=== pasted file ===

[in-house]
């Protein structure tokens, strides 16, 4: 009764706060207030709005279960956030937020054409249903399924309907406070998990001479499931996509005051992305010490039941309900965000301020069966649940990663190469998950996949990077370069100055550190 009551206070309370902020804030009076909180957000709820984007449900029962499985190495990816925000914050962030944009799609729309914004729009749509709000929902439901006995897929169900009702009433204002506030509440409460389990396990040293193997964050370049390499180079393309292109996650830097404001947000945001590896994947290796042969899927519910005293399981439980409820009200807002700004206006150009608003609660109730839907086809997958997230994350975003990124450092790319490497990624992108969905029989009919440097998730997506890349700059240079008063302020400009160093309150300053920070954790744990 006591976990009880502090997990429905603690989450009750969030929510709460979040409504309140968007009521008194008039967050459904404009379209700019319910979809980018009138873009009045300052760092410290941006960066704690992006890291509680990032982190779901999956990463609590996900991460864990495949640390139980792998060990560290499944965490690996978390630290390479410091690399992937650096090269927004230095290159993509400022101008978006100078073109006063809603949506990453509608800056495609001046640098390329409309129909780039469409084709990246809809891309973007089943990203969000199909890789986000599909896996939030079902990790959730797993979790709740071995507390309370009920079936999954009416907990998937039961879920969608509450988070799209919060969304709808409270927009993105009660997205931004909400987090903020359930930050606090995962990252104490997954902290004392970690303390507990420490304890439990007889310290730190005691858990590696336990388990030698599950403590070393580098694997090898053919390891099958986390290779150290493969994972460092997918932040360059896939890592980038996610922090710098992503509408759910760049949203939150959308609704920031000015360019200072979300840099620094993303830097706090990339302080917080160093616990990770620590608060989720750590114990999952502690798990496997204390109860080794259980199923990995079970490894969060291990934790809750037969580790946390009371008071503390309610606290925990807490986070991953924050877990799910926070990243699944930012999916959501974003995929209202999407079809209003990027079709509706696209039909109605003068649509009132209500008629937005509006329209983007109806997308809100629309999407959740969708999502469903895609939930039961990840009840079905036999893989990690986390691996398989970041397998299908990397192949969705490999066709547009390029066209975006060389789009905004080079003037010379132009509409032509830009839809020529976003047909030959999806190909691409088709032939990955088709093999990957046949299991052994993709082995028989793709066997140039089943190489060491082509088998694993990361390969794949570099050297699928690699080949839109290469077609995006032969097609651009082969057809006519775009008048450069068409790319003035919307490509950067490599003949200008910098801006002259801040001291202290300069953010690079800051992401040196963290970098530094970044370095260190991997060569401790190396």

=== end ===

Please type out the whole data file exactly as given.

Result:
[in-house]
């Protein structure tokens, strides 16, 4: 009764706060207030709005279960956030937020054409249903399924309907406070998990001479499931996509005051992305010490039941309900965000301020069966649940990663190469998950996949990077370069100055550190 009551206070309370902020804030009076909180957000709820984007449900029962499985190495990816925000914050962030944009799609729309914004729009749509709000929902439901006995897929169900009702009433204002506030509440409460389990396990040293193997964050370049390499180079393309292109996650830097404001947000945001590896994947290796042969899927519910005293399981439980409820009200807002700004206006150009608003609660109730839907086809997958997230994350975003990124450092790319490497990624992108969905029989009919440097998730997506890349700059240079008063302020400009160093309150300053920070954790744990 006591976990009880502090997990429905603690989450009750969030929510709460979040409504309140968007009521008194008039967050459904404009379209700019319910979809980018009138873009009045300052760092410290941006960066704690992006890291509680990032982190779901999956990463609590996900991460864990495949640390139980792998060990560290499944965490690996978390630290390479410091690399992937650096090269927004230095290159993509400022101008978006100078073109006063809603949506990453509608800056495609001046640098390329409309129909780039469409084709990246809809891309973007089943990203969000199909890789986000599909896996939030079902990790959730797993979790709740071995507390309370009920079936999954009416907990998937039961879920969608509450988070799209919060969304709808409270927009993105009660997205931004909400987090903020359930930050606090995962990252104490997954902290004392970690303390507990420490304890439990007889310290730190005691858990590696336990388990030698599950403590070393580098694997090898053919390891099958986390290779150290493969994972460092997918932040360059896939890592980038996610922090710098992503509408759910760049949203939150959308609704920031000015360019200072979300840099620094993303830097706090990339302080917080160093616990990770620590608060989720750590114990999952502690798990496997204390109860080794259980199923990995079970490894969060291990934790809750037969580790946390009371008071503390309610606290925990807490986070991953924050877990799910926070990243699944930012999916959501974003995929209202999407079809209003990027079709509706696209039909109605003068649509009132209500008629937005509006329209983007109806997308809100629309999407959740969708999502469903895609939930039961990840009840079905036999893989990690986390691996398989970041397998299908990397192949969705490999066709547009390029066209975006060389789009905004080079003037010379132009509409032509830009839809020529976003047909030959999806190909691409088709032939990955088709093999990957046949299991052994993709082995028989793709066997140039089943190489060491082509088998694993990361390969794949570099050297699928690699080949839109290469077609995006032969097609651009082969057809006519775009008048450069068409790319003035919307490509950067490599003949200008910098801006002259801040001291202290300069953010690079800051992401040196963290970098530094970044370095260190991997060569401790190396």